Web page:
During the past month the year-over-year surge that we have witnessed in the CMI Weighted Composite Index has finally topped out, after setting an all-time record high of 115.92 on September 9, 2011:
Since then the Weighted Composite has receded about 5%. This relative softening can be seen in the chart of the past 60 days of our Absolute Demand Index, which removes the year-over-year influences and charts the data against the average consumer discretionary durable goods demand levels for 2005 (adjusted for on-line commerce growth):
It remains almost breathtaking to realize that the level of consumer demand for discretionary durable goods is still lingering in a zone that is about 10% below the absolute levels experienced in 2005. The year-over-year comparisons may look good, but every now and then you have to step back and take things into a longer perspective.
Meanwhile, the comparisons against the dismal data from late summer 2010 are still driving our trailing 91-day Daily Growth Index to record levels:
And a reminder is in order: those comparisons against dismal data will continue until late spring 2012. We may be entering into an extended period of time when our Absolute Demand Index will be our preferred view of the data, since even flat demand will continue to look good on a year-over-year basis.
We have thought for some time that the Automotive Sub-Indexes were telling us something about the character of the consumer experience during this “Great Recession.” The problem is that we’ve never been quite sure what we’re being told — other than that the experiences have not been fully shared. Over the past month there has been a significant upward movement in the Automotive Index:
One of the key aspects of this improvement is that it has been powered to a large extent by the Domestic brands:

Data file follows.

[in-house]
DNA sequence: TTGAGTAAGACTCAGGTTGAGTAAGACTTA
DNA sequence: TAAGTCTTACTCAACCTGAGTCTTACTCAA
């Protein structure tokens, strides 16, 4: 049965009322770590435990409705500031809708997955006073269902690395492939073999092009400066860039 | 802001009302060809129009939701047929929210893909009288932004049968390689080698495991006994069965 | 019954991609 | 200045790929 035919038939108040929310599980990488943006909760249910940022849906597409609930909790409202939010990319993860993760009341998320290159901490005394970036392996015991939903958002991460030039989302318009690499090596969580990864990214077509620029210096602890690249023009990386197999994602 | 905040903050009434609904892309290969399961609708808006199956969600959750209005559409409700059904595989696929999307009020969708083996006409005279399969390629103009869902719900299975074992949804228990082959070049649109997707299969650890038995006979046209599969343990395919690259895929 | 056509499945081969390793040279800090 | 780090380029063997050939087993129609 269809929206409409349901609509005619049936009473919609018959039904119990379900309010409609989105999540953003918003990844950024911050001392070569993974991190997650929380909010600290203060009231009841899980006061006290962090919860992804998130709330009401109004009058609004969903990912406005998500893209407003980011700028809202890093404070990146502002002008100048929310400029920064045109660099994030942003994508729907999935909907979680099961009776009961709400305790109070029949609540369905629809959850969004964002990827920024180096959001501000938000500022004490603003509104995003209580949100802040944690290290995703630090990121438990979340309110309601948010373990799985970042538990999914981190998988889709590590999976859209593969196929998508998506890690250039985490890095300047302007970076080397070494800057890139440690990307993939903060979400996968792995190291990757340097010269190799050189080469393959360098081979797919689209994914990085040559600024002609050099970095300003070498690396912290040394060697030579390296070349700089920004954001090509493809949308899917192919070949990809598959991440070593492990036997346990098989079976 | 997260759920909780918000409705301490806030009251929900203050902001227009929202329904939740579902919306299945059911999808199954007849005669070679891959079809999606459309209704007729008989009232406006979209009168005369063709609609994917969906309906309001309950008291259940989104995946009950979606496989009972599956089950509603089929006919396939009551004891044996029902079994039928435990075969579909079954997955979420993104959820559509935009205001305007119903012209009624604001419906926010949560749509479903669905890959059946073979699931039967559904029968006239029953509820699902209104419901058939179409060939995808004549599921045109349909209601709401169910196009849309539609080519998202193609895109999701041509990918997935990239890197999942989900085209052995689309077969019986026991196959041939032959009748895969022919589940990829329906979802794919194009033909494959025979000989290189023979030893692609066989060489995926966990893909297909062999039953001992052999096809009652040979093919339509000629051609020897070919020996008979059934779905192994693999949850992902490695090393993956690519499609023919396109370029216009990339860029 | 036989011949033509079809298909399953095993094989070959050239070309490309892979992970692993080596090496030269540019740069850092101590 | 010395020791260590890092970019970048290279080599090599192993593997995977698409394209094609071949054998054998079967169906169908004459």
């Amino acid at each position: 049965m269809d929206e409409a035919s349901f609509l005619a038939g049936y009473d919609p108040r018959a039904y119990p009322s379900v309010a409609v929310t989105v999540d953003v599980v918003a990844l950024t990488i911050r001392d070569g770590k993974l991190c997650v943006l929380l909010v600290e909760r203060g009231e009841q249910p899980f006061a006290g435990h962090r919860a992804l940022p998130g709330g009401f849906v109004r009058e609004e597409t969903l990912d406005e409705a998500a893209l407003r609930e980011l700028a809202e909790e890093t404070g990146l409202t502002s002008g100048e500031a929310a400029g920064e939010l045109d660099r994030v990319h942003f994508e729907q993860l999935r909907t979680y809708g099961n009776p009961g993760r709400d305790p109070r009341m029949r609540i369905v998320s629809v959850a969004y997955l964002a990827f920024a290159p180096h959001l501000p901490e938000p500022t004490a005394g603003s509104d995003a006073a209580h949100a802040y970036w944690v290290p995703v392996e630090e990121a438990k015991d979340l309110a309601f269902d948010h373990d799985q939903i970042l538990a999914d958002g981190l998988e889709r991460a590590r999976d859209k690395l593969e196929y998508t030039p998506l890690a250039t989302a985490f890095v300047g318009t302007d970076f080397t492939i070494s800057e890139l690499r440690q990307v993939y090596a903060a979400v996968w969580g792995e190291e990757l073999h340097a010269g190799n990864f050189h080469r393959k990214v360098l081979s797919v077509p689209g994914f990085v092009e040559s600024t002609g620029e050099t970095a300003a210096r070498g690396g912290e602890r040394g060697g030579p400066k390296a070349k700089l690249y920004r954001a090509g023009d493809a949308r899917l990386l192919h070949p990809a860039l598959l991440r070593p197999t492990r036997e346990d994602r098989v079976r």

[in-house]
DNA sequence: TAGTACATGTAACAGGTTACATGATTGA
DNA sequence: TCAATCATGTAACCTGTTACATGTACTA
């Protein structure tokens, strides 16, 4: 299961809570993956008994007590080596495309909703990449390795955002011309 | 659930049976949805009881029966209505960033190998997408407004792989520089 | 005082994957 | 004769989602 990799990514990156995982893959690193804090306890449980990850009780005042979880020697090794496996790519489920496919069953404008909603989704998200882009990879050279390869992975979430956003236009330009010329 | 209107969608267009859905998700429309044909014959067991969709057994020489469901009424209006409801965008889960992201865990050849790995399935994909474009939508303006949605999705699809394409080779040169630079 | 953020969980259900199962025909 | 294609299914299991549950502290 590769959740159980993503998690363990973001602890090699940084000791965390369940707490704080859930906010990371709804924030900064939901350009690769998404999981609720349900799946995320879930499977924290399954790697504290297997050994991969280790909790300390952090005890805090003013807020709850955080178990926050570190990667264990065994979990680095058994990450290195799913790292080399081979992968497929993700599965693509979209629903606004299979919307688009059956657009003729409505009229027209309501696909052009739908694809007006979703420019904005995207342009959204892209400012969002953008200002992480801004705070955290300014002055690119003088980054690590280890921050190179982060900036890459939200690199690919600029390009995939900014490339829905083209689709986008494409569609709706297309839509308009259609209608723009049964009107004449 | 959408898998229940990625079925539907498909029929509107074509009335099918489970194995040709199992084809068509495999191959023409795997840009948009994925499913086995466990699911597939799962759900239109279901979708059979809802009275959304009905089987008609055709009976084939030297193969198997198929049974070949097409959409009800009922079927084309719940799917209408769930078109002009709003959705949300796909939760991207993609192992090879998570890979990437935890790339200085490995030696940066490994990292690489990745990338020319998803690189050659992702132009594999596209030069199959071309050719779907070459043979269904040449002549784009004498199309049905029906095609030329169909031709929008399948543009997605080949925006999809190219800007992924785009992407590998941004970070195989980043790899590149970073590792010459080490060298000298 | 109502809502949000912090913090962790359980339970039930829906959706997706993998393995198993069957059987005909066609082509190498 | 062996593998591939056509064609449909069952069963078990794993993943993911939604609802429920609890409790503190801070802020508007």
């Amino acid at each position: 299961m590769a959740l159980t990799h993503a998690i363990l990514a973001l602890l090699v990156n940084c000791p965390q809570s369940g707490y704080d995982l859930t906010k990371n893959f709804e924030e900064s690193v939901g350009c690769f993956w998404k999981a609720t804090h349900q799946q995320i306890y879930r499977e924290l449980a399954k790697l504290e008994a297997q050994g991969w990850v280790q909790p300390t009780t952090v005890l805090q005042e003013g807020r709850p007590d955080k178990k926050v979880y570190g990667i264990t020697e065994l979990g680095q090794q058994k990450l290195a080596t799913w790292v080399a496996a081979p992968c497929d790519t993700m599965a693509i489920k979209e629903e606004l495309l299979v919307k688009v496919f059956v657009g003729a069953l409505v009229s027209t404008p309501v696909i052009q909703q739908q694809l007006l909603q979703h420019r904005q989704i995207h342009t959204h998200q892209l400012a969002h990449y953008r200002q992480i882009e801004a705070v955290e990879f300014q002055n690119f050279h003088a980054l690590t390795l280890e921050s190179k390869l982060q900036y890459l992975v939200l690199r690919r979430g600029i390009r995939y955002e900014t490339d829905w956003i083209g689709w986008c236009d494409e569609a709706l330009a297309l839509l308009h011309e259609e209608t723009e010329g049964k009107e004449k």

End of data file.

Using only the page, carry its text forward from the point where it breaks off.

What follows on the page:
This movement is particularly spectacular when compared to the movement of the Korean brands over the same time period:
Note: In fairness, the scales of the two charts are different, and the Korean brands continue to show stronger year-over-year demand than the Domestic brands — but that gap has clearly been closing over the past few months. We’re not sure what that means demographically, since for the most part the Korean brands had been making their multi-year gains among younger buyers with fewer long-held brand loyalties and a keen interest in price.
One of our other themes has been that consumers will respond positively to declining gasoline prices, since they now have more cash in their pockets when leaving the gas pump than they did some 6 months ago. In general we find that the new found money does not go into durable goods or items that require the assumption of additional debt. We have coined the term “Self Medication Trinkets” to describe the feel-good spending that can signal the availability of more pocket cash:
And the expenditures can also find their way into impulse items that have higher sticker values:
Another area may involve greater self indulgences that have been postponed for an extended period of time:
One area, however, where we are not seeing the money go (this time around) is Technology Toys:
Our Weighted Composite Index is highly influenced (weighted) by transactions relating to homes and the housing industry. We had mentioned several times before that we saw a major uptick in consumer demand for new home loans:
Past speculation was that some of that increase was driven by the “doom-and-gloom” forecasts in the popular media about the U.S. Federal budgetary mess driving interest rates up sharply in the near future. Any such uptick might have pulled housing sales forward in anticipation of mortgage rates climbing. But since then Mr. Bernanke has made it clear that interest rates are not likely to go anywhere until sometime in 2013 — and the surge that we were watching has completely fizzled.
But we continue to see action in other home improvement areas, including major appliances:
and general traffic to home improvement stores:
And finally, we would be remiss if we did not point out the very recent decline in interest in brokerage products:
This has often happened before, but it generally has been accompanied by sharply increasing interest in banking products. This time around we are seeing a new dynamic, with demand for both kinds of products softening concurrently:
Frequently before during the “Great Recession,” and again now, there are many interesting things happening in the consumer arena that we can monitor but perhaps never fully understand. Which is in itself understandable — if we only pause to realize that the U.S. consumer economy is nothing more than a chaotic mix of 100 million loose household cannons acting in their own economic self interest.